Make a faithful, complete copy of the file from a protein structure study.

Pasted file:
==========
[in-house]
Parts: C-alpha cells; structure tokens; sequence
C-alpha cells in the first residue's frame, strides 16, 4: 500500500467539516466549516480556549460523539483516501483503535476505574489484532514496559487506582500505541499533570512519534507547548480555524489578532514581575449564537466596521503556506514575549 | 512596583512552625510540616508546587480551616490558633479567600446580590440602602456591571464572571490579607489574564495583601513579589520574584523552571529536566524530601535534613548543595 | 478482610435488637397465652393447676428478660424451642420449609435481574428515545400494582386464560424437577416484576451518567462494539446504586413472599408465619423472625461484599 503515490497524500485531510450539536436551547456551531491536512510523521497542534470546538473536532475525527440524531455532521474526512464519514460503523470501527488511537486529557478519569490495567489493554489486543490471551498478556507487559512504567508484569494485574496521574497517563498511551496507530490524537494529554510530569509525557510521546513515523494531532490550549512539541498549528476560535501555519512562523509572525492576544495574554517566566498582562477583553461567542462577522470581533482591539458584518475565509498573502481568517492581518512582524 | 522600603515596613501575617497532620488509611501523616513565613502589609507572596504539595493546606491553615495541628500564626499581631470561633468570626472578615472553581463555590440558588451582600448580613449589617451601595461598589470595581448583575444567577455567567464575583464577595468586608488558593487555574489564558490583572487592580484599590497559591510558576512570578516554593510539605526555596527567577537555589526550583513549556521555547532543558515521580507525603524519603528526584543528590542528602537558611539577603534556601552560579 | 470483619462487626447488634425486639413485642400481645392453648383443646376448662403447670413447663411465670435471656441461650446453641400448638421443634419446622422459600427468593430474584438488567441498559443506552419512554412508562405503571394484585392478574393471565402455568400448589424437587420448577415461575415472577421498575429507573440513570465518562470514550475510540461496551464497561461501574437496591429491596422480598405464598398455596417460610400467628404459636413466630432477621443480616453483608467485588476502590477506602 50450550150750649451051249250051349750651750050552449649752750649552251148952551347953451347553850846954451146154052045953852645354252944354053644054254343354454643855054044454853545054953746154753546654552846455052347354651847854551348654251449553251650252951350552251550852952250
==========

[in-house]
Parts: C-alpha cells; structure tokens; sequence
C-alpha cells in the first residue's frame, strides 16, 4: 500500500467539516466549516480556549460523539483516501483503535476505574489484532514496559487506582500505541499533570512519534507547548480555524489578532514581575449564537466596521503556506514575549 | 512596583512552625510540616508546587480551616490558633479567600446580590440602602456591571464572571490579607489574564495583601513579589520574584523552571529536566524530601535534613548543595 | 478482610435488637397465652393447676428478660424451642420449609435481574428515545400494582386464560424437577416484576451518567462494539446504586413472599408465619423472625461484599 503515490497524500485531510450539536436551547456551531491536512510523521497542534470546538473536532475525527440524531455532521474526512464519514460503523470501527488511537486529557478519569490495567489493554489486543490471551498478556507487559512504567508484569494485574496521574497517563498511551496507530490524537494529554510530569509525557510521546513515523494531532490550549512539541498549528476560535501555519512562523509572525492576544495574554517566566498582562477583553461567542462577522470581533482591539458584518475565509498573502481568517492581518512582524 | 522600603515596613501575617497532620488509611501523616513565613502589609507572596504539595493546606491553615495541628500564626499581631470561633468570626472578615472553581463555590440558588451582600448580613449589617451601595461598589470595581448583575444567577455567567464575583464577595468586608488558593487555574489564558490583572487592580484599590497559591510558576512570578516554593510539605526555596527567577537555589526550583513549556521555547532543558515521580507525603524519603528526584543528590542528602537558611539577603534556601552560579 | 470483619462487626447488634425486639413485642400481645392453648383443646376448662403447670413447663411465670435471656441461650446453641400448638421443634419446622422459600427468593430474584438488567441498559443506552419512554412508562405503571394484585392478574393471565402455568400448589424437587420448577415461575415472577421498575429507573440513570465518562470514550475510540461496551464497561461501574437496591429491596422480598405464598398455596417460610400467628404459636413466630432477621443480616453483608467485588476502590477506602 50450550150750649451051249250051349750651750050552449649752750649552251148952551347953451347553850846954451146154052045953852645354252944354053644054254343354454643855054044454853545054953746154753546654552846455052347354651847854551348654251449553251650252951350552251550852952250